Interview Of An Indian Top Coder : Rudradev Basak

When I (Anil Kishore) started taking part in algorithmic programming contests, for more than two years, it was just me, lot of problems, very few algorithms, my ideas and my Java codes. With that, I would have probably been still a green rated coder, working for a software company in Bangalore after moving between two or three places, still in search of the right things to do. But why ? Problems, Algorithms, my Ideas and my Codes.. what else I need ? This is where many Indian coders make mistake. Almost two years after joining TopCoder (TC), I started interacting with fellow coders, knowing more about them, reading lots of others codes, being active in forums and part of the wonderful community. That was the crucial part of my career so far. TC has some interviews of foreign coders and they are very interesting to read. Knowing more about our own Indian coders will be more fun, especially for beginners to get inspired. This is the least I can contribute to the wonderful community that has given a strong foundation to my career, introduced to me some amazing people around the world.

( This post is for coders, especially Indian coders. If you are not a TopCoder member or not interested in algorithm / programming / math contests, this may not be very interesting to you. )

This is the first interview post in this blog and no prizes for guessing correctly whom it is with ( because you read the title already ;) ). This interview is with Rudradev Basak, or should I say rudradevbasak , also known as Rudy. He is undoubtedly one of the best Indian coders of all time and is currently leading the Indian rank list in TopCoder, CodeForces, CodeChef. He is also part of the team Proof of IIT-Delhi along with Nikhil and Pradeep, that won ACM-ICPC Asia Amritapuri regionals 2011-12. They will be representing IIT-Delhi this year ( second time in a row ) at the ACM-ICPC World Finals 2012, Warsaw, Poland. So, lets find out more about Rudy, his way of competing and more.

Tell us about yourself and your schooling

I was born in Burnpur, near the city of Asansol in West Bengal. I attended St. Vincents School in Asansol, a highly disciplined school run by the Christian Brothers. For +2, I shifted to another school, named BRS (Burnpur Riverside School). There I qualified within top 30 of INMO(Indian National Maths Olympiad), and that was a pretty big thing for my school at the time. (I had qualified the RMO for the last two years, but could not manage to qualify INMO) The headmaster gave me leave to study for IIT-JEE, and not come to school at all :P. Anyway I attended the IMOTC(International Maths Olympiad Training Camp) for 2 consecutive years, and also was a part of the Indian IMO Team in 2008, and that was an extremely enlightening experience for me. It was at the camp, that I was given the nickname Rudy, which has stuck till this day. Also I managed to get into the CS Department at IIT Delhi, and met an entire bunch of awesome and brilliant people.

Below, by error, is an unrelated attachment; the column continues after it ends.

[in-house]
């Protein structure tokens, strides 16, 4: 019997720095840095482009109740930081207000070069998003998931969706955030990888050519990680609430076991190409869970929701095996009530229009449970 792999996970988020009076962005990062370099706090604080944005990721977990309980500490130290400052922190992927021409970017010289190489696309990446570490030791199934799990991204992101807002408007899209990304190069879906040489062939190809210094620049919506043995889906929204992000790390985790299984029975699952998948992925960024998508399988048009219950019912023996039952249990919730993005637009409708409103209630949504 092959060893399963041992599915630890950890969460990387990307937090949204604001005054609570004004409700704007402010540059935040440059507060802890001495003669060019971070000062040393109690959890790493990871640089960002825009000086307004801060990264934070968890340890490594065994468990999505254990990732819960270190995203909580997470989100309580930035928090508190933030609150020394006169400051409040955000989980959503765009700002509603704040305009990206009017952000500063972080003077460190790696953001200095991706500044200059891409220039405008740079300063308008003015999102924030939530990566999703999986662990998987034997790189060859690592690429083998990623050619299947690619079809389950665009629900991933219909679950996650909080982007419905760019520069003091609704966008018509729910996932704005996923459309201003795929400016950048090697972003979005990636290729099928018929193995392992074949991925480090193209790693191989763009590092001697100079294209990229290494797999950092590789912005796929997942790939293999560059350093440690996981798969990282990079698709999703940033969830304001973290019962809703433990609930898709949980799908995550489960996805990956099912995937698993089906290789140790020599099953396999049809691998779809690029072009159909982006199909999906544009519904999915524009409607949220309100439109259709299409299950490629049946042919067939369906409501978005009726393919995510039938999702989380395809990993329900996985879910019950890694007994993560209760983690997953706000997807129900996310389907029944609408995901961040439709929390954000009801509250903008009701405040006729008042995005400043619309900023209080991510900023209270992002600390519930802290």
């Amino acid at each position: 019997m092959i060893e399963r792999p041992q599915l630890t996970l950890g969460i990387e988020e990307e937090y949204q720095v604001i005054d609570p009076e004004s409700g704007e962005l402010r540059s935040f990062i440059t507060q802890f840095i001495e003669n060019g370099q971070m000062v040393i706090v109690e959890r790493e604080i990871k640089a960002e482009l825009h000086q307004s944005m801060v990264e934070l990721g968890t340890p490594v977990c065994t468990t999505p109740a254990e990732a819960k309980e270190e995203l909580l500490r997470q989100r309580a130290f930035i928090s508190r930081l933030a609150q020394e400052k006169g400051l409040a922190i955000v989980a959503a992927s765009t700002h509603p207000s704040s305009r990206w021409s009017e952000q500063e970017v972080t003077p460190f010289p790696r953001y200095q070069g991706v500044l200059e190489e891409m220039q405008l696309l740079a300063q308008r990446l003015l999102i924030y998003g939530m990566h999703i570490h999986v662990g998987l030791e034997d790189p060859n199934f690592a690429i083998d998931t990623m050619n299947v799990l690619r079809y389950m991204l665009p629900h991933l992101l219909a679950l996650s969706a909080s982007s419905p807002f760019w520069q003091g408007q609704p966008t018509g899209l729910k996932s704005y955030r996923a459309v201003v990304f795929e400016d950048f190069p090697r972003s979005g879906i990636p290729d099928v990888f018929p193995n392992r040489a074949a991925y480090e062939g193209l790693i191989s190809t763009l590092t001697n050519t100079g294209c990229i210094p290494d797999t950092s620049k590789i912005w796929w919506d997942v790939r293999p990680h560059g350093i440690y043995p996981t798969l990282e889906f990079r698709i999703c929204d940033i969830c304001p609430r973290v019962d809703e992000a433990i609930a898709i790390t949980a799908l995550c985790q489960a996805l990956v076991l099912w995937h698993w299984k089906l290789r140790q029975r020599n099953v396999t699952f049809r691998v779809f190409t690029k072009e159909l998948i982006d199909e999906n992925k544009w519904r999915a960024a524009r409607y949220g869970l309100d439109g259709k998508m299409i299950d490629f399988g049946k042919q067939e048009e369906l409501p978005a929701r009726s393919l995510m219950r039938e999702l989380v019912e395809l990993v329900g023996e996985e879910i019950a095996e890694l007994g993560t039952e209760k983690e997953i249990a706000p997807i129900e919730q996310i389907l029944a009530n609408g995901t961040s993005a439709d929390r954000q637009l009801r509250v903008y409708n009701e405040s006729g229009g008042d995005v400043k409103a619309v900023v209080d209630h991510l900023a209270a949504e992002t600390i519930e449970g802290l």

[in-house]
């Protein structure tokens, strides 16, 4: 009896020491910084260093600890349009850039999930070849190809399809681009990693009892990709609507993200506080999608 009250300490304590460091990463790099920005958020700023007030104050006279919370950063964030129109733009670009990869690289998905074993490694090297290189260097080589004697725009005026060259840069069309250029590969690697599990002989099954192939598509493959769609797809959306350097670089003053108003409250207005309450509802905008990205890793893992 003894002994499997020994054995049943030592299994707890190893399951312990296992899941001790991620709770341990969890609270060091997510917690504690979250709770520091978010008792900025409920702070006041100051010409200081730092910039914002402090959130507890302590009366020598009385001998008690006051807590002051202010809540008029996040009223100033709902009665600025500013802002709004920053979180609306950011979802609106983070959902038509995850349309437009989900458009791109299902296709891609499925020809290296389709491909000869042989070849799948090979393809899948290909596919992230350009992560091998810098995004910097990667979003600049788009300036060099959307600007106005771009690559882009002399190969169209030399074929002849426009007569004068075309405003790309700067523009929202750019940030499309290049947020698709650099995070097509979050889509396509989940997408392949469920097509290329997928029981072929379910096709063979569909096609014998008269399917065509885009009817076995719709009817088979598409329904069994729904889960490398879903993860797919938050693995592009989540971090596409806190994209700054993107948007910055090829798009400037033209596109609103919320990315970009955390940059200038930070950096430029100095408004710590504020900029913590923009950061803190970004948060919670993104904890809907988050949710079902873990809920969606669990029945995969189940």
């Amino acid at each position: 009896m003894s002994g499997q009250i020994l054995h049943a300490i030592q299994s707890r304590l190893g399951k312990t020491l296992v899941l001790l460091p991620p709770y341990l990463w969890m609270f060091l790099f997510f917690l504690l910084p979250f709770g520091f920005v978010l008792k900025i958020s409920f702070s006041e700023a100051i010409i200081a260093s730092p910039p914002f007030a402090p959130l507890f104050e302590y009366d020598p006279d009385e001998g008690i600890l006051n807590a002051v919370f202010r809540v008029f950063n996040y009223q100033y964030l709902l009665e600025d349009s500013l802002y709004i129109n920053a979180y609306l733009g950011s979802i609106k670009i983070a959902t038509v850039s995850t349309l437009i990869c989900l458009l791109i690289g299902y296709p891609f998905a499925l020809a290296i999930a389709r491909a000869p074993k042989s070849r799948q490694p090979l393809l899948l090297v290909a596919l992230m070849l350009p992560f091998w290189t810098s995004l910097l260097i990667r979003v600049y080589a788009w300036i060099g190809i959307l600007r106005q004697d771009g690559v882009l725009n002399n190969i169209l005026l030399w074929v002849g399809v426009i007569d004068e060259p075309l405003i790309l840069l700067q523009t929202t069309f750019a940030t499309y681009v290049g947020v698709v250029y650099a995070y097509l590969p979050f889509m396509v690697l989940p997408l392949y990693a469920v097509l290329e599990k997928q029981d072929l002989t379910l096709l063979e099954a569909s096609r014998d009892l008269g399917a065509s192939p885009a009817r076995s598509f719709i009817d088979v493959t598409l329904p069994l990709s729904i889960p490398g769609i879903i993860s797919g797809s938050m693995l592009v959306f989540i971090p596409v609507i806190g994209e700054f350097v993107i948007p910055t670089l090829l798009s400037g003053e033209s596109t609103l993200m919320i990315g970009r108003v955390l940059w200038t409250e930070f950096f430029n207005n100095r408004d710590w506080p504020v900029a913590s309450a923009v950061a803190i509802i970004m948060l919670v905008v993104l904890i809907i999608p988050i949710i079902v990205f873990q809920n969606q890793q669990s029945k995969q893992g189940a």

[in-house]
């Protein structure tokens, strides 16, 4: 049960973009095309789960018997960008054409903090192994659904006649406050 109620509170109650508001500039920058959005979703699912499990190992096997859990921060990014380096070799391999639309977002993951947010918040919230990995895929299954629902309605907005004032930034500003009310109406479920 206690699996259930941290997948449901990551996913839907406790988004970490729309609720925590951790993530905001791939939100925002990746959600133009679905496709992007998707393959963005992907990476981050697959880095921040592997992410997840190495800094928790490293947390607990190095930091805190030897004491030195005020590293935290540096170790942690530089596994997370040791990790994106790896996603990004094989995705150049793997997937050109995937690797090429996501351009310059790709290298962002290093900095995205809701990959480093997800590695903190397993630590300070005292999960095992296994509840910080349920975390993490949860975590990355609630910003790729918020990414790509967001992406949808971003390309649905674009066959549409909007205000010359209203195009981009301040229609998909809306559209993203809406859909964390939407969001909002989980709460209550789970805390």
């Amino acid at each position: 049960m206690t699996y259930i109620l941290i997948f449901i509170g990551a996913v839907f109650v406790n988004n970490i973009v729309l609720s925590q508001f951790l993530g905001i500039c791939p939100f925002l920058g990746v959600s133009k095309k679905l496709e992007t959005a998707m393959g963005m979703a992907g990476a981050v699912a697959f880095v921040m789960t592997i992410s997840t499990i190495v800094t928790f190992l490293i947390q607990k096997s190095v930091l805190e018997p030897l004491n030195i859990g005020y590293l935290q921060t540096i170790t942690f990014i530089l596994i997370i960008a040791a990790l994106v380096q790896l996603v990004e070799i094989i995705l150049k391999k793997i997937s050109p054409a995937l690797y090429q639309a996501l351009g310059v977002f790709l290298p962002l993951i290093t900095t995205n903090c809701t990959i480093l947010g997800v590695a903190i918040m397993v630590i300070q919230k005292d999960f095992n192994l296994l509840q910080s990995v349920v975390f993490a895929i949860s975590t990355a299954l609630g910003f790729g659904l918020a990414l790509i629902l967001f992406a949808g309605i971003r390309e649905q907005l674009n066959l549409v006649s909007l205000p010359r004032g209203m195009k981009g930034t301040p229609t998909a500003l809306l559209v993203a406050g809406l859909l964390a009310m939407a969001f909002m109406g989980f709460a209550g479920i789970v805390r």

How did you get in to algorithms, problem solving and competitive programming ?

In IIT Delhi, the first couple of semesters had a basic intro to CS course, and a Data Structures Course. At that time I did discuss algorithmic problems with friends once in a while, but I did not go into competitive programming at all, even though I had heard about TopCoder. In my fourth semester (Jan-May 2010), I had the course CSL356 - Analysis and Design of Algorithms. And one day, I happened to see a fellow student, Jatin Batra, doing Topcoder in the institute lab. I went up to him, and saw that, contrary to my preconceptions about Topcoder problems, the problem he was solving was quite doable. That was the moment that got me into doing TC and into competitive programming in general. I had a good first match, catapulting me to Div1, and since then I have been pretty addicted to it. It helped that in the summer of 2010, I was at the institute doing a summer project, but still had plenty of free time. I also got into doing TC Marathons at that time, which I think has at least helped my implementation skills.

When did you start preparing for ACM-ICPC and how did you practice for it ?

Pradeep, Rudradev, Nikhil at the 2011 ACM-ICPC World Finals
My topcoder participation also galvanized my teammates, Nikhil Garg and Pradeep Mathias, to become more active in coding. And in the next semester (Aug-Dec 2010), we decided to try out for ICPC. We started practice slowly, barely meeting once in a couple of weeks at first, but later accelerated a lot. We learned an awful lot from each other, and in that November/December, I remember us practicing in a frenzy, especially in the 14 day gap between the end of Major exams and the Amritapuri Regionals. Each of us routinely crossed 12 hours a day in coding, both individual and team practice. That was a level of dedication and hard work we would never match again in the future.

The hard work paid off, as we came 2nd at the Amritapuri Regionals, and to this day, that remains my most satisfying moment in my contest career. Since then, we have done sporadic practice, sometimes going weeks without doing any, and sometimes gathering enough motivation to get into a pretty rigorous routine. I have still tried my best to do as many contests as possible, and maintain a medium level of practice, as far as my mood will allow. And I hope that this time, we will perform well in the ICPC World Finals, happening in Warsaw in 4 days time.

Many Indian coders admire you. Who are some coders whom you admire ?